Filipino-Australian founder Samantha Bonney bridges the Philippines’ learning divide through book donations while raising environmental awareness in Australia
Tracing her roots from the island province of Negros Occidental, Samantha Bonney often travelled to visit extended family in her hometown. She grew familiar with the daily hardships of life in the Philippines during these trips, but once they were over, she would return to Australia and look forward to the opportunities waiting for her. Giving back didn’t come naturally at first, until Samantha discovered the unbelievable amount of books that end up in landfills in Australia that other people would consider treasures.
Samantha founded the Give-A-Textbook (GAT) Foundation, a Melbourne-based non-profit charity that actively distributes books from Australia throughout the Philippines. Run by volunteers, GAT Foundation started six years ago and has since been able to donate over 60,000 books to libraries, schools, organisations and community groups.
She recalls setting up the foundation with no clear direction except the memory of her encounter with an elementary school teacher back in Negros Occidental. With research and the support of the Australian community, Samantha found her purpose: to change the future one book at a time.
Giving books a second life
In a 2016 case study published by the Centre for Public Impact, it was estimated that the shortage of textbooks in Philippine high schools was so great that eight children had to share a single copy. The high cost of textbooks is a key barrier, preventing schoolchildren from owning adequate learning materials which hinders their education further.
With most public schools having little to no funding for libraries, their reference materials would be stored in dilapidated classrooms that received poor maintenance and easily affected by extreme weather conditions.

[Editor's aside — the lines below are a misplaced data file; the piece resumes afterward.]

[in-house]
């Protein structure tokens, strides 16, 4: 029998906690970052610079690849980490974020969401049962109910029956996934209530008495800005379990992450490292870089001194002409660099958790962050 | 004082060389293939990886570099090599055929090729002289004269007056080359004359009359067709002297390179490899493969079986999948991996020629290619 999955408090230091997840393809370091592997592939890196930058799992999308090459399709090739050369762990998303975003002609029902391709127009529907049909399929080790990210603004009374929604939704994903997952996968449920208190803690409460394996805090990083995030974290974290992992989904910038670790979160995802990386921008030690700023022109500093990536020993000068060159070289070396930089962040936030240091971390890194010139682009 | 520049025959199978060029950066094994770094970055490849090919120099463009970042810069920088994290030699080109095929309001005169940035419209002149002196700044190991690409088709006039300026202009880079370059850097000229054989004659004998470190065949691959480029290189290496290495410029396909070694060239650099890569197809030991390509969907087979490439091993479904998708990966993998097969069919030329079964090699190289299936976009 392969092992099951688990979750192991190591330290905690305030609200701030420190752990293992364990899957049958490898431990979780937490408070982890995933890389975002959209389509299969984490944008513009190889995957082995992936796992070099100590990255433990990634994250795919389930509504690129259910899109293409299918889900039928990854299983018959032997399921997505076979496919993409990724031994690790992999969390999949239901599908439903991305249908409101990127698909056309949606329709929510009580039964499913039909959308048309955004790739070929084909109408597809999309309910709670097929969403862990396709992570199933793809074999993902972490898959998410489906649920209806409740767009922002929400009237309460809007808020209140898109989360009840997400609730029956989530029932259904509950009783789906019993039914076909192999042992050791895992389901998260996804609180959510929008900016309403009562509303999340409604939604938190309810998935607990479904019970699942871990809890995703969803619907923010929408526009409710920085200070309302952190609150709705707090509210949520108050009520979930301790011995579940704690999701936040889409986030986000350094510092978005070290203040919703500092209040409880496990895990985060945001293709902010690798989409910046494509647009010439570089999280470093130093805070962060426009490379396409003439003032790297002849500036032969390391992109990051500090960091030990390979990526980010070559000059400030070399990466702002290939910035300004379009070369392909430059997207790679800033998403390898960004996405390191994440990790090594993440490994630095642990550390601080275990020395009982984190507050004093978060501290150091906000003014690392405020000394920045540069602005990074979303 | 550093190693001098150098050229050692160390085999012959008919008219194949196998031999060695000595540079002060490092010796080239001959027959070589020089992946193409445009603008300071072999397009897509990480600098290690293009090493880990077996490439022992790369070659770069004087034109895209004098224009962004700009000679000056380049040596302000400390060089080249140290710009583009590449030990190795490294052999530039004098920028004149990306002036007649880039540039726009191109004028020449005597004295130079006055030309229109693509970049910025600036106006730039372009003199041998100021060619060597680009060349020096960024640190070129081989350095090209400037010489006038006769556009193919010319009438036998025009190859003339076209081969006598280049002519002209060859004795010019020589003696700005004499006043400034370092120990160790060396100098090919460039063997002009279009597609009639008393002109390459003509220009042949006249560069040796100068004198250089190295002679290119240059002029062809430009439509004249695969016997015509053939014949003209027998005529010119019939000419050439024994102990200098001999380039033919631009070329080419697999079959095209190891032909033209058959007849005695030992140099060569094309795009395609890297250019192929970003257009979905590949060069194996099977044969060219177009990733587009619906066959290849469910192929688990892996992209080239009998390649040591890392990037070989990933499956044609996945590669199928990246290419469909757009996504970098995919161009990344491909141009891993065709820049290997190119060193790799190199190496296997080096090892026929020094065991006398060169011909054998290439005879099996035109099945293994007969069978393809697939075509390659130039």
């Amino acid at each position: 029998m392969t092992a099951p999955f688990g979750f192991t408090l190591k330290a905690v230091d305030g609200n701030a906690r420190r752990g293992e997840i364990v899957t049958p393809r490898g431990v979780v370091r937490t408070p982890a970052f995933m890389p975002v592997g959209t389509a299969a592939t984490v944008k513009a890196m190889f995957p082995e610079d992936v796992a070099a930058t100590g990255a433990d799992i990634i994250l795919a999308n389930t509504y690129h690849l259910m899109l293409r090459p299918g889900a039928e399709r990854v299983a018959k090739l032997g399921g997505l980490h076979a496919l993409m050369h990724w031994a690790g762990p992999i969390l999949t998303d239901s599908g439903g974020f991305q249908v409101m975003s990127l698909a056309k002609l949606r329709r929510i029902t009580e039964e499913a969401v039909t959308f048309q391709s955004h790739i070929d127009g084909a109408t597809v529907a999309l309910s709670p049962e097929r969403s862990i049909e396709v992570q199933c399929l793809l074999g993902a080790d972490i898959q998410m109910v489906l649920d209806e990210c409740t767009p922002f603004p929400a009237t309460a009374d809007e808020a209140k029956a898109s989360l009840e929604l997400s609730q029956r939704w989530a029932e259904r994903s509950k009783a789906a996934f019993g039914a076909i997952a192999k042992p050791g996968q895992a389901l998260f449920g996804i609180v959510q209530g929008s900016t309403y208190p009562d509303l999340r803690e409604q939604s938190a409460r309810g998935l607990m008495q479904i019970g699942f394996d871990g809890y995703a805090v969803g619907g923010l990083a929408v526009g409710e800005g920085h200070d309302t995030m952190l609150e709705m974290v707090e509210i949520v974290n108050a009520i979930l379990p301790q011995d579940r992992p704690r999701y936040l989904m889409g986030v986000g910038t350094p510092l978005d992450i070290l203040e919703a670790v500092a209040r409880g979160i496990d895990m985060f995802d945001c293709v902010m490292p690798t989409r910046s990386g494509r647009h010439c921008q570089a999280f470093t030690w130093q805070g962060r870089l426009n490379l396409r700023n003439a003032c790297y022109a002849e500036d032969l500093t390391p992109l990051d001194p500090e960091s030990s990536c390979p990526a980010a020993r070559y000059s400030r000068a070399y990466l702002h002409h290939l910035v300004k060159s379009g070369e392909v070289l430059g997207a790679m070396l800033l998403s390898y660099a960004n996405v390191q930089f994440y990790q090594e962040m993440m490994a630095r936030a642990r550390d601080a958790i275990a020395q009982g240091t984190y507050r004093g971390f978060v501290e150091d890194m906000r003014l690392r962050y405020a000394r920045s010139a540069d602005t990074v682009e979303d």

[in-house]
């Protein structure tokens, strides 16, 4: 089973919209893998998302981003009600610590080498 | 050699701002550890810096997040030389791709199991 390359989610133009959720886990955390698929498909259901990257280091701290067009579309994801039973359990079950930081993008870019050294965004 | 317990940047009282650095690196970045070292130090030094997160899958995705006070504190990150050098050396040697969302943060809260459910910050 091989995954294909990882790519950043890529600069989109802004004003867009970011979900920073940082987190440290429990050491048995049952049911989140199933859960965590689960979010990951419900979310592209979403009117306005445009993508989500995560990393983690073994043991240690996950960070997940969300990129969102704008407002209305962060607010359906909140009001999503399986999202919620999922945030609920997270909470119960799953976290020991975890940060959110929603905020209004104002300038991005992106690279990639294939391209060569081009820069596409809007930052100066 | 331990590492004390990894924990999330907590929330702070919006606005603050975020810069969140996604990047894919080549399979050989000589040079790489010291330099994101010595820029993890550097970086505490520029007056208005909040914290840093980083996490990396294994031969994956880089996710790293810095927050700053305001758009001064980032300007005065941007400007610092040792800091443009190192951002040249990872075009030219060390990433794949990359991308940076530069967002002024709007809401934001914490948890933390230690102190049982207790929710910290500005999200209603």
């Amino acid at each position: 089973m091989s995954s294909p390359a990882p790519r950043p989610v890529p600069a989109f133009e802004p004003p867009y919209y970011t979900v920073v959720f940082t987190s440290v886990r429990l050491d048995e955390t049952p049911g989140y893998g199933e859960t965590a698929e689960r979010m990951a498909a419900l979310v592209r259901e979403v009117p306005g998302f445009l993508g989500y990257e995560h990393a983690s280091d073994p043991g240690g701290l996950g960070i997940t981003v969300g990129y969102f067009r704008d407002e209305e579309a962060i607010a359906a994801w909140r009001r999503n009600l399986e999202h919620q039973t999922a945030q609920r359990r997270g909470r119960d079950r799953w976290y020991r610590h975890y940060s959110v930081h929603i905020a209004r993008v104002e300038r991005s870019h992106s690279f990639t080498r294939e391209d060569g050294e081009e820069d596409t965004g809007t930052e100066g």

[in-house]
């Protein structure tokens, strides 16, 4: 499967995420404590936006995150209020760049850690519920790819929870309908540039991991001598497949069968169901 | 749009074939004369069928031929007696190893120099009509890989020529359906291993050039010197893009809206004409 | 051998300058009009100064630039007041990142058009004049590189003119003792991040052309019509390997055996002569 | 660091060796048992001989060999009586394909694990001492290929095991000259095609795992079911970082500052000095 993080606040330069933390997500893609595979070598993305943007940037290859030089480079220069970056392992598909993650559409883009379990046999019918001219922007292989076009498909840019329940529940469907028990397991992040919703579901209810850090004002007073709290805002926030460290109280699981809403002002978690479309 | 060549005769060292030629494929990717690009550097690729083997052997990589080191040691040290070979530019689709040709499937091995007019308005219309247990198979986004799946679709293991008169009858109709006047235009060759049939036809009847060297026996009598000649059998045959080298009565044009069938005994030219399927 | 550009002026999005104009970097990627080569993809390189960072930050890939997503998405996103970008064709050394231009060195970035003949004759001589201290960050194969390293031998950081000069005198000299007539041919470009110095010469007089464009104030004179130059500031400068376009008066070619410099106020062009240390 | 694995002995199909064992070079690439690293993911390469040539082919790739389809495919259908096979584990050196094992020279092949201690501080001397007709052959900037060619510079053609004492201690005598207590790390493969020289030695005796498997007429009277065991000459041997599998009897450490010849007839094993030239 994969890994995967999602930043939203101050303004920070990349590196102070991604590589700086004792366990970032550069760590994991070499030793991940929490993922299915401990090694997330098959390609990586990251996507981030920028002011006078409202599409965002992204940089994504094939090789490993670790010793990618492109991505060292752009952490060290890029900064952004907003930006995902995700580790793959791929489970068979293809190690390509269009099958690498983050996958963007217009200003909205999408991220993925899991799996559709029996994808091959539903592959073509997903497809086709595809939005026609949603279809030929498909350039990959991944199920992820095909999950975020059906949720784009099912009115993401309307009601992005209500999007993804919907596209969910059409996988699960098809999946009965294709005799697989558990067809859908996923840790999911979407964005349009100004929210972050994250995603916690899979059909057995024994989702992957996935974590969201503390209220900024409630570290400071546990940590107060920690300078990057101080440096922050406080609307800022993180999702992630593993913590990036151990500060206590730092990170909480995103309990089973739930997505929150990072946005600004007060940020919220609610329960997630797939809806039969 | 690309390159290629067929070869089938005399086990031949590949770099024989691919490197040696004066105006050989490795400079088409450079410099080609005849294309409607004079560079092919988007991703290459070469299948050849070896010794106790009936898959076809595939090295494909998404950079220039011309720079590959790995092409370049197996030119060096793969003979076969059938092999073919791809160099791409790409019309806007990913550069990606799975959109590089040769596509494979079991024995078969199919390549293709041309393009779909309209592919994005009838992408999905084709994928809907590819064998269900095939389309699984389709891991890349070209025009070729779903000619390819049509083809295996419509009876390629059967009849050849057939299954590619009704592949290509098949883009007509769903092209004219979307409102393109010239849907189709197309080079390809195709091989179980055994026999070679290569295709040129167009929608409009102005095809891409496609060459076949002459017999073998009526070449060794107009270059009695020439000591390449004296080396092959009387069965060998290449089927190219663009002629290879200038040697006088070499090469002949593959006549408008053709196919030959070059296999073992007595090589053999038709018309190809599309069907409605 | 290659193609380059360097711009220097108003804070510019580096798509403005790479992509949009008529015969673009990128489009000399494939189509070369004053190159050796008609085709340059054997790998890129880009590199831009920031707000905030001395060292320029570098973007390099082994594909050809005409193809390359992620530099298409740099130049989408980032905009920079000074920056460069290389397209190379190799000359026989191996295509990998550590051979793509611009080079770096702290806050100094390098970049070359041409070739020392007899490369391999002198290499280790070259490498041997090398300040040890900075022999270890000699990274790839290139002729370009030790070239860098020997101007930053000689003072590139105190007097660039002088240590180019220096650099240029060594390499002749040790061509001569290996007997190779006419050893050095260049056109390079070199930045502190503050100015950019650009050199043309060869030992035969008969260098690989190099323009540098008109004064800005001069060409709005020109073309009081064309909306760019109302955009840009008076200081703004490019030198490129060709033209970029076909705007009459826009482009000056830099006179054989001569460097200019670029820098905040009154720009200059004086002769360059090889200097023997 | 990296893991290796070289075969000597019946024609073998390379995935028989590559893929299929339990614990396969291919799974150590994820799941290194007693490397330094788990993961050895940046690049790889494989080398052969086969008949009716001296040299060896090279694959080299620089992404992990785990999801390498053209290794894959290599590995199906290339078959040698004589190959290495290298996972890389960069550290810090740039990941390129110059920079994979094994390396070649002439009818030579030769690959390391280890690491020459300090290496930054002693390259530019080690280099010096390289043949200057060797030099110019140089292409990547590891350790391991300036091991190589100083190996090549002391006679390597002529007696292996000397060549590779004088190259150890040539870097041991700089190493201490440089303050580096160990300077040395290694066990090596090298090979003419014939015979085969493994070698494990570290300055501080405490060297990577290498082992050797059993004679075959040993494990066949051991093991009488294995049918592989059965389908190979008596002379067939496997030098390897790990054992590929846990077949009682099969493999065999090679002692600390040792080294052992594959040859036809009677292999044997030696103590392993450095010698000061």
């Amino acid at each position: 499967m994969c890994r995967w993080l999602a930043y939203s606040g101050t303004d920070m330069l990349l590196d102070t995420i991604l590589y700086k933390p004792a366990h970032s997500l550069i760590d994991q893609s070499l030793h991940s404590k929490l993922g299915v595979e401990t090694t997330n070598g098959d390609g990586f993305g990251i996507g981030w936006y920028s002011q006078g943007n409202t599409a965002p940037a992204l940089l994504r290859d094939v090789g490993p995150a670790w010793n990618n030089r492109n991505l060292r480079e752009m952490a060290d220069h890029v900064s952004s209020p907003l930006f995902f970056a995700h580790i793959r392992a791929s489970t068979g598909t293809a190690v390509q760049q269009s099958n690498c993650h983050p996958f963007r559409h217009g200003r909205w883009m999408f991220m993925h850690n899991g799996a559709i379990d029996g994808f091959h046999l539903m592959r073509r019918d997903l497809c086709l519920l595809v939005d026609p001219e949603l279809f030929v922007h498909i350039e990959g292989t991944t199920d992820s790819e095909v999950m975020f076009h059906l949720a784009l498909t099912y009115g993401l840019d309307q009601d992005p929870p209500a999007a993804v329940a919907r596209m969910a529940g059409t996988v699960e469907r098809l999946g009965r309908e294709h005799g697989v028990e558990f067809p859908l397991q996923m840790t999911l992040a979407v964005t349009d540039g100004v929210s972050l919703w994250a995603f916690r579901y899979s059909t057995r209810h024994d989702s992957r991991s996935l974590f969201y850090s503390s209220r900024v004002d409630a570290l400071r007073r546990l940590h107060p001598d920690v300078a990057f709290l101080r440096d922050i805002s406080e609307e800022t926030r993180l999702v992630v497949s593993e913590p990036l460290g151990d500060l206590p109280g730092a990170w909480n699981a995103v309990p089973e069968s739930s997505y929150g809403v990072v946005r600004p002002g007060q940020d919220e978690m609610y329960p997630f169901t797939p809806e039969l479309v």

The GAT Foundation strives to donate quality and new books to meet the learning needs of students. Through local NGO partnerships and corporate social responsibility projects, these literacy materials are distributed to schools to empower individuals and promote lifelong opportunities that are aligned with the education curriculum in the Philippines.
“The GAT Foundation has given the City Library an opportunity to support our community outreach program called “Brigada Aklatan” by providing books to the public schools and barangay reading centers in our city. These institutions lack quality books and it’s been wonderful to be able to provide books that are almost brand new, high quality and relevant to learners’ reading needs”. – Stella Micullar-Fetiluna, City Librarian, Negros Occidental, Philippines.
Increasing environmental outreach in Australia
Prior to the pandemic, the GAT Foundation had been involved in over 70 distribution projects since 2016. While organising activities have been a challenge over the past two years, the cross-cultural collaboration between Australia and the Philippines continues to extend beyond book donations. In Melbourne, volunteers would organise book drives and collect reference materials such as dictionaries, thesauruses, children’s books, atlases and high school textbooks for Maths and English, among others. Not only will the books be sustainably reused – giving them a second lease on life will also save more trees in the long run – 750 trees saved per the GAT Foundation’s calculation.
Celebrating milestones with the Australian Embassy in the Philippines
Commemorating Philippines-Australia Friendship Day is one of Samantha’s favourite events. Since 2018, the GAT Foundation has provided 1,150 books to the Davao City Library Mobile Bus Library and an elementary school in Davao. Fostering a community that supports children’s education and lifelong learning is central to the mission of the GAT Foundation. Through the support of the Australian Embassy of the Philippines, Samantha values every opportunity to share knowledge about Australia, symbolised by the books donated as a token of friendship between Australia and the Philippines.
Despite the cultural differences, Samantha believes that her heritage is a huge influence on her willingness to work hard and solve challenges faced by underserved communities in the Philippines. Through the GAT Foundation, she hopes to not only bridge the learning divide with books, but also to raise awareness about the positive environmental impact that rehoming books will have on the Australian community.